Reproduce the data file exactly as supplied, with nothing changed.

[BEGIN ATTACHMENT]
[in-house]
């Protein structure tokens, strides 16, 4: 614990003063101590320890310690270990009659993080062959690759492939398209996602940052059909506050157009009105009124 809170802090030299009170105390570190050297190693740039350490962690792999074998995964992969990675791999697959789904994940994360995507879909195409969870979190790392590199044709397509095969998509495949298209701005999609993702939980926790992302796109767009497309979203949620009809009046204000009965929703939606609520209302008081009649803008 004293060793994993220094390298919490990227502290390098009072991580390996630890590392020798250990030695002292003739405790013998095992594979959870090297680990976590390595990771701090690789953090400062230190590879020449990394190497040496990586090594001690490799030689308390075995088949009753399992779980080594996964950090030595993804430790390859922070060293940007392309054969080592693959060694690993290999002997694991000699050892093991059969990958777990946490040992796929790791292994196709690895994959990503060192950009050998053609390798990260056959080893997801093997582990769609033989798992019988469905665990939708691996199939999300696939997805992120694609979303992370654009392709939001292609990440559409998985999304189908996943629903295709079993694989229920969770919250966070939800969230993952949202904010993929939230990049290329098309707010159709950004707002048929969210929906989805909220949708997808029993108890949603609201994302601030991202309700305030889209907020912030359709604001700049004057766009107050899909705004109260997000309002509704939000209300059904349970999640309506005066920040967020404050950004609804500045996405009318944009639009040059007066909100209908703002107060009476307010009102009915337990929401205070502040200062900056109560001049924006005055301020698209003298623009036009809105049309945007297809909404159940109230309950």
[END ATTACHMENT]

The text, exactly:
[in-house]
């Protein structure tokens, strides 16, 4: 614990003063101590320890310690270990009659993080062959690759492939398209996602940052059909506050157009009105009124 809170802090030299009170105390570190050297190693740039350490962690792999074998995964992969990675791999697959789904994940994360995507879909195409969870979190790392590199044709397509095969998509495949298209701005999609993702939980926790992302796109767009497309979203949620009809009046204000009965929703939606609520209302008081009649803008 004293060793994993220094390298919490990227502290390098009072991580390996630890590392020798250990030695002292003739405790013998095992594979959870090297680990976590390595990771701090690789953090400062230190590879020449990394190497040496990586090594001690490799030689308390075995088949009753399992779980080594996964950090030595993804430790390859922070060293940007392309054969080592693959060694690993290999002997694991000699050892093991059969990958777990946490040992796929790791292994196709690895994959990503060192950009050998053609390798990260056959080893997801093997582990769609033989798992019988469905665990939708691996199939999300696939997805992120694609979303992370654009392709939001292609990440559409998985999304189908996943629903295709079993694989229920969770919250966070939800969230993952949202904010993929939230990049290329098309707010159709950004707002048929969210929906989805909220949708997808029993108890949603609201994302601030991202309700305030889209907020912030359709604001700049004057766009107050899909705004109260997000309002509704939000209300059904349970999640309506005066920040967020404050950004609804500045996405009318944009639009040059007066909100209908703002107060009476307010009102009915337990929401205070502040200062900056109560001049924006005055301020698209003298623009036009809105049309945007297809909404159940109230309950």